• the children who are able to live in joy and say
      “I smile when I see people coming”.

In 1968 a thing happened. A thing that made it possible for Gwendolyn Brooks to offer children something more. Illinois Governor Otto Kerner asked her to become the Illinois Poet Laureate. Only the third person in the history of the state to hold that position, she asked what her duties would be. The governor told her her duties would be commensurate with her pay — which was nothing. But my mother was never one to celebrate a basket of title-age that was empty inside. She came up with the idea of the Illinois Poet Laureate Awards, prioritizing poetry from young people, kindergarten through high school. All those years of creating impromptu contests at schools across the country. Now she could encourage more children to speak their truths with the weight of the state behind her. But SHE promoted the contest, SHE read and judged the poems and SHE paid for the awards out of her own pocket. Songs of praise must also be sung for the University of Chicago who in later years housed the contest and provided delicious lunches for award-winners, families and guests.

Brooks with young girl University of Chicago 19870607

My mother with a young Illinois Poet Laureate Awards winner at the 1987 ceremony at the University of Chicago. (Photo courtesy of the Chicago Sun-Times)

The last Illinois Poet Laureate Awards were held in 2000 just a few months before the death of Gwendolyn Brooks.

But that was not the end. As Gwendolyn Brooks said:

My Poem is life, and not finished.
It shall never be finished.
My Poem is life, and can grow.
Wherever life can grow, it will.
(from Winnie by Gwendolyn Brooks)

And it did. In 2017 in honor of the centennial celebration of Gwendolyn Brooks’s birthday a new contest was born. Sponsored and administered by Illinois Humanities and The Poetry Foundation, housed by the Logan Center at the University Of Chicago and enthusiastically supported by Brooks Permissions, the Gwendolyn Brooks Youth Poetry Awards (GBYPA) were born. A new contest for a new era of young people using poetry to tell us what’s really going on in their lives.

2017 GBYPA winner reciting poem on stage at the Logan Center for the Arts Photo by Bleh Seton

Winner recites his poem at the 2017 Gwendolyn Brooks Youth Poetry Awards Ceremony. (Photo by Bleh Seton)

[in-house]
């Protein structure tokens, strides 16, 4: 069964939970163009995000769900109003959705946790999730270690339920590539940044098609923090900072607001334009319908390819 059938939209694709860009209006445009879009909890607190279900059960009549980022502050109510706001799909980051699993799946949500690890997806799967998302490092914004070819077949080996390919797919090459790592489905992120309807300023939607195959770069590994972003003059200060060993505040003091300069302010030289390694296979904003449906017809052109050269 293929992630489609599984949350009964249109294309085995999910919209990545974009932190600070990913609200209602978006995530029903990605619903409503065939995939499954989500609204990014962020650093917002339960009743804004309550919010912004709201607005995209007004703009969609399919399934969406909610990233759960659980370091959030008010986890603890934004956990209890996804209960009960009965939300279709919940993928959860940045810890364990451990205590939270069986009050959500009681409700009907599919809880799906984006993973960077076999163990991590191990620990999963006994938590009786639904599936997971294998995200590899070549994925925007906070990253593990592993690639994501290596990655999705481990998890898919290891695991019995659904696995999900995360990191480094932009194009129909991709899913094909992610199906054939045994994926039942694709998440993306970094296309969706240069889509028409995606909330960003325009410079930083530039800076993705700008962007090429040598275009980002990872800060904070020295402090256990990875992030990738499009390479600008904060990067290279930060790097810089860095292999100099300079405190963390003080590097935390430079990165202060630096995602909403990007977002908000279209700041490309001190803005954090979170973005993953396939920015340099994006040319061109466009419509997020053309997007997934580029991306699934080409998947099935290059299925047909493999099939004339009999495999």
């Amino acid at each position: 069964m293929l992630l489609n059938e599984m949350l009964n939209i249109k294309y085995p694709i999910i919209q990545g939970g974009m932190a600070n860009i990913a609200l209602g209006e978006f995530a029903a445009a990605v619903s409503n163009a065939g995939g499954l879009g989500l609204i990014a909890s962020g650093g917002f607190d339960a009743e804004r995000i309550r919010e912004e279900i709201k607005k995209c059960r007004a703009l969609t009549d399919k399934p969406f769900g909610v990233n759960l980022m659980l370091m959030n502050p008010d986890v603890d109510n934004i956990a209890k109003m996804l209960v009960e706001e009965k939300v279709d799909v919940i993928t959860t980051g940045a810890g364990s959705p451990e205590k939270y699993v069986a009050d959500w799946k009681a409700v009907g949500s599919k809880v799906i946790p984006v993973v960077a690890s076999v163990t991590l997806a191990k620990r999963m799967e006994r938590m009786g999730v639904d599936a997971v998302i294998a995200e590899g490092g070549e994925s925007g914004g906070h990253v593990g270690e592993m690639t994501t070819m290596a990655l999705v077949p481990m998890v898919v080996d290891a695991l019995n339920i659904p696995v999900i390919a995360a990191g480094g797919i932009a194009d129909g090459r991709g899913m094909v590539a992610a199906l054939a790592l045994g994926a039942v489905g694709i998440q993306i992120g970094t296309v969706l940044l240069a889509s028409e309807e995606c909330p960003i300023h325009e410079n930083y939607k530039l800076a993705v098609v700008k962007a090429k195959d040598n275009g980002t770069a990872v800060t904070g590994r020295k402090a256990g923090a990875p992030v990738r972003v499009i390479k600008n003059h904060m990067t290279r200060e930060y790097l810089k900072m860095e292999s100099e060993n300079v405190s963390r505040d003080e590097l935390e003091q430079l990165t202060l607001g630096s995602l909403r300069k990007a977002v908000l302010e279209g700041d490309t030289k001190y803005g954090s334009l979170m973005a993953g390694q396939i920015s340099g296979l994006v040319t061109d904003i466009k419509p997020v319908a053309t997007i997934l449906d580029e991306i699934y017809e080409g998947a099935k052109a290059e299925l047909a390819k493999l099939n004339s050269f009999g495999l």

GBYPA2023 Winner D

Winner recites her poem at the 2023 Gwendolyn Brooks Youth Poetry Awards Ceremony. (Photo by GlitterGuts)

…the wind isn’t a straight path
And I can take myself anywhere
My deepest desire
(from “Flying Free” 8th grade, 2018)

Years and years of putting my people through misery
For power?
Or because you just don’t like that I’m different from you and
(from “Years And Years” 6th grade, 2023)

i want to be sea glass
so many blues you can’t pinpoint and
shades of time you can’t understand,
(from “beautiful mess” 11th grade, 2023)

“But people will die
While May passes by.”
(from “Dear America” 2nd grade, 2022)

Dear heavens! 2nd grade!?! In this time and place we are handing down so much mess and misery to our children. And yet, these young people have found they can pour their pains and their pleasures into their poetry. And whether it sparks or soothes or simplifies, the words and phrases become new ways to visibilize their worlds.

And, oh! The sparkle in their eyes, as they stand on a stage and share their words. As they see the people who are there to hear THEM. Who are listening to THEM!

Thank you Gwendolyn Brooks for developing the path to such a necessary celebration. Thank you Illinois Humanities and the Poetry Foundation for understanding need and prioritizing continuation. Because of you we get — TRUTH FROM THE YOUTH!

So many vibrant voices, so many wonderful wisdoms. They speak to us and to themselves. We hear their words. And all are better for it.

Nora Brooks Blakely
Author/Arts Administrator
Brooks Permissions

Ilhumanities09092023 3847 nora 2023 GBYPA with moms purse

Displaying the items in my mother's purse at the 2023 Gwendolyn Brooks Youth Poetry Awards Ceremony. (Photo by GlitterGuts)

Submit Your Poem

Submit your poem for this year’s Gwendolyn Brooks Youth Poetry Awards competition by May 1, 2024. Learn more about the competition and find resources to help you write your poem at